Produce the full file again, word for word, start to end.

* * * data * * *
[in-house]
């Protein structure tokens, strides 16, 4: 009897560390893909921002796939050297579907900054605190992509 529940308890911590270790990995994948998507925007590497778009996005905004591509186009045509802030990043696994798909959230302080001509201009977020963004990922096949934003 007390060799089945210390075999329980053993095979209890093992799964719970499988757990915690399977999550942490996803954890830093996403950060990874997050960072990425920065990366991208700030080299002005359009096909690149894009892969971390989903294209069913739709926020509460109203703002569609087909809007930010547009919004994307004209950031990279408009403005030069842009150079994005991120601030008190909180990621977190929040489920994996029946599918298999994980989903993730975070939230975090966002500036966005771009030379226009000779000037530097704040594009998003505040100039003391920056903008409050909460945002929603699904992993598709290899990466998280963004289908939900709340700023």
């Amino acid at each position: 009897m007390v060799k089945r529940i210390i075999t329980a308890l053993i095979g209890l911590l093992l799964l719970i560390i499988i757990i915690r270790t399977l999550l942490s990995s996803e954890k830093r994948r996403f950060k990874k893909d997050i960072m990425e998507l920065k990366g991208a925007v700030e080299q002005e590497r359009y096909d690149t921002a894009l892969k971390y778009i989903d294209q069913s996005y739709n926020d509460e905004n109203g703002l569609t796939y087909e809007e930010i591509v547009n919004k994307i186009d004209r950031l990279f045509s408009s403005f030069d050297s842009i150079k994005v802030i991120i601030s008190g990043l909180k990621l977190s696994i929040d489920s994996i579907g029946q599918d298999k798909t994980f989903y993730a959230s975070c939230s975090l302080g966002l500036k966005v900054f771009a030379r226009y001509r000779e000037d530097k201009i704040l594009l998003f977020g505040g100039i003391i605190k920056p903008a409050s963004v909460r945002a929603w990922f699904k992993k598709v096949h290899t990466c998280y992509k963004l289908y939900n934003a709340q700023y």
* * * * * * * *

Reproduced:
[in-house]
């Protein structure tokens, strides 16, 4: 009897560390893909921002796939050297579907900054605190992509 529940308890911590270790990995994948998507925007590497778009996005905004591509186009045509802030990043696994798909959230302080001509201009977020963004990922096949934003 007390060799089945210390075999329980053993095979209890093992799964719970499988757990915690399977999550942490996803954890830093996403950060990874997050960072990425920065990366991208700030080299002005359009096909690149894009892969971390989903294209069913739709926020509460109203703002569609087909809007930010547009919004994307004209950031990279408009403005030069842009150079994005991120601030008190909180990621977190929040489920994996029946599918298999994980989903993730975070939230975090966002500036966005771009030379226009000779000037530097704040594009998003505040100039003391920056903008409050909460945002929603699904992993598709290899990466998280963004289908939900709340700023």
């Amino acid at each position: 009897m007390v060799k089945r529940i210390i075999t329980a308890l053993i095979g209890l911590l093992l799964l719970i560390i499988i757990i915690r270790t399977l999550l942490s990995s996803e954890k830093r994948r996403f950060k990874k893909d997050i960072m990425e998507l920065k990366g991208a925007v700030e080299q002005e590497r359009y096909d690149t921002a894009l892969k971390y778009i989903d294209q069913s996005y739709n926020d509460e905004n109203g703002l569609t796939y087909e809007e930010i591509v547009n919004k994307i186009d004209r950031l990279f045509s408009s403005f030069d050297s842009i150079k994005v802030i991120i601030s008190g990043l909180k990621l977190s696994i929040d489920s994996i579907g029946q599918d298999k798909t994980f989903y993730a959230s975070c939230s975090l302080g966002l500036k966005v900054f771009a030379r226009y001509r000779e000037d530097k201009i704040l594009l998003f977020g505040g100039i003391i605190k920056p903008a409050s963004v909460r945002a929603w990922f699904k992993k598709v096949h290899t990466c998280y992509k963004l289908y939900n934003a709340q700023y």